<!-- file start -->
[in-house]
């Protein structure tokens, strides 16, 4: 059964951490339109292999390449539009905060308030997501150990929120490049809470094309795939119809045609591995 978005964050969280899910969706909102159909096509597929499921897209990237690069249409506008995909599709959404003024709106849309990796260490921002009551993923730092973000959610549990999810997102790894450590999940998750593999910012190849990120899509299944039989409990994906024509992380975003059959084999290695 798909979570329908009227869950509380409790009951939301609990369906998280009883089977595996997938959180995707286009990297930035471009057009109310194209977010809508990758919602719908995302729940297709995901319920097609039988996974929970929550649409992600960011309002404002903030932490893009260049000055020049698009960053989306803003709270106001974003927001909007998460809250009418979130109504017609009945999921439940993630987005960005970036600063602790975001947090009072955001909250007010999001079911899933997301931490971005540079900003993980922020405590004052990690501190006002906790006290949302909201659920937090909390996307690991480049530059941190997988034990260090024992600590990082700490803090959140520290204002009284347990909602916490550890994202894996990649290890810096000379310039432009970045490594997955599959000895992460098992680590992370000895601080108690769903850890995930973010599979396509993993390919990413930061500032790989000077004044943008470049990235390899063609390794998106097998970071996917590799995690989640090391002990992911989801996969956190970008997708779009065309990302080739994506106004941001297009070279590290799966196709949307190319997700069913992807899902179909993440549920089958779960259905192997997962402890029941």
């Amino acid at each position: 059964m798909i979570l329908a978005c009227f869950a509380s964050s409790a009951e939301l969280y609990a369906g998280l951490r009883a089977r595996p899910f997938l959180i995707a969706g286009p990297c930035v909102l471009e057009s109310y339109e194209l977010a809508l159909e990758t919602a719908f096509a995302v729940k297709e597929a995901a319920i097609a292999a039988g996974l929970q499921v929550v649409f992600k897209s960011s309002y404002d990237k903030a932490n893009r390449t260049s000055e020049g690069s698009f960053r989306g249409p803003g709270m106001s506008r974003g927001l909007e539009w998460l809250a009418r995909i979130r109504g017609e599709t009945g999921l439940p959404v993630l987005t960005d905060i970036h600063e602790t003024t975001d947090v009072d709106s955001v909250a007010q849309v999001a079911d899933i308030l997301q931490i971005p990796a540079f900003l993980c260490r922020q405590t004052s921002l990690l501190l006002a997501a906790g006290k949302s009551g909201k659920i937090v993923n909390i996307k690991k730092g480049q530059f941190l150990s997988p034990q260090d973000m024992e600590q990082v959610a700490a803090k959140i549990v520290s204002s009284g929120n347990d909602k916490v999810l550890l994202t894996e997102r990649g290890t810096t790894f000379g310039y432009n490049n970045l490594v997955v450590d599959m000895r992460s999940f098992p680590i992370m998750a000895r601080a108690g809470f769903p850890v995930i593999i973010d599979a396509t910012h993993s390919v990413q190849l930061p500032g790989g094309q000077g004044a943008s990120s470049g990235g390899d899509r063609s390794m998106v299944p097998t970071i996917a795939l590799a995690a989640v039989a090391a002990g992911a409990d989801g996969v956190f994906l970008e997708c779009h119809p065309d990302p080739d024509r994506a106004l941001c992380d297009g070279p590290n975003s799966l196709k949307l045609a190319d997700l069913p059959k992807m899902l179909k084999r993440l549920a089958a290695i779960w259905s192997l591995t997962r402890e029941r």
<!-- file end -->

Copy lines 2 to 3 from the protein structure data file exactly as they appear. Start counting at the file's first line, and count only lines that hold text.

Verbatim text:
């Protein structure tokens, strides 16, 4: 059964951490339109292999390449539009905060308030997501150990929120490049809470094309795939119809045609591995 978005964050969280899910969706909102159909096509597929499921897209990237690069249409506008995909599709959404003024709106849309990796260490921002009551993923730092973000959610549990999810997102790894450590999940998750593999910012190849990120899509299944039989409990994906024509992380975003059959084999290695 798909979570329908009227869950509380409790009951939301609990369906998280009883089977595996997938959180995707286009990297930035471009057009109310194209977010809508990758919602719908995302729940297709995901319920097609039988996974929970929550649409992600960011309002404002903030932490893009260049000055020049698009960053989306803003709270106001974003927001909007998460809250009418979130109504017609009945999921439940993630987005960005970036600063602790975001947090009072955001909250007010999001079911899933997301931490971005540079900003993980922020405590004052990690501190006002906790006290949302909201659920937090909390996307690991480049530059941190997988034990260090024992600590990082700490803090959140520290204002009284347990909602916490550890994202894996990649290890810096000379310039432009970045490594997955599959000895992460098992680590992370000895601080108690769903850890995930973010599979396509993993390919990413930061500032790989000077004044943008470049990235390899063609390794998106097998970071996917590799995690989640090391002990992911989801996969956190970008997708779009065309990302080739994506106004941001297009070279590290799966196709949307190319997700069913992807899902179909993440549920089958779960259905192997997962402890029941």
């Amino acid at each position: 059964m798909i979570l329908a978005c009227f869950a509380s964050s409790a009951e939301l969280y609990a369906g998280l951490r009883a089977r595996p899910f997938l959180i995707a969706g286009p990297c930035v909102l471009e057009s109310y339109e194209l977010a809508l159909e990758t919602a719908f096509a995302v729940k297709e597929a995901a319920i097609a292999a039988g996974l929970q499921v929550v649409f992600k897209s960011s309002y404002d990237k903030a932490n893009r390449t260049s000055e020049g690069s698009f960053r989306g249409p803003g709270m106001s506008r974003g927001l909007e539009w998460l809250a009418r995909i979130r109504g017609e599709t009945g999921l439940p959404v993630l987005t960005d905060i970036h600063e602790t003024t975001d947090v009072d709106s955001v909250a007010q849309v999001a079911d899933i308030l997301q931490i971005p990796a540079f900003l993980c260490r922020q405590t004052s921002l990690l501190l006002a997501a906790g006290k949302s009551g909201k659920i937090v993923n909390i996307k690991k730092g480049q530059f941190l150990s997988p034990q260090d973000m024992e600590q990082v959610a700490a803090k959140i549990v520290s204002s009284g929120n347990d909602k916490v999810l550890l994202t894996e997102r990649g290890t810096t790894f000379g310039y432009n490049n970045l490594v997955v450590d599959m000895r992460s999940f098992p680590i992370m998750a000895r601080a108690g809470f769903p850890v995930i593999i973010d599979a396509t910012h993993s390919v990413q190849l930061p500032g790989g094309q000077g004044a943008s990120s470049g990235g390899d899509r063609s390794m998106v299944p097998t970071i996917a795939l590799a995690a989640v039989a090391a002990g992911a409990d989801g996969v956190f994906l970008e997708c779009h119809p065309d990302p080739d024509r994506a106004l941001c992380d297009g070279p590290n975003s799966l196709k949307l045609a190319d997700l069913p059959k992807m899902l179909k084999r993440l549920a089958a290695i779960w259905s192997l591995t997962r402890e029941r």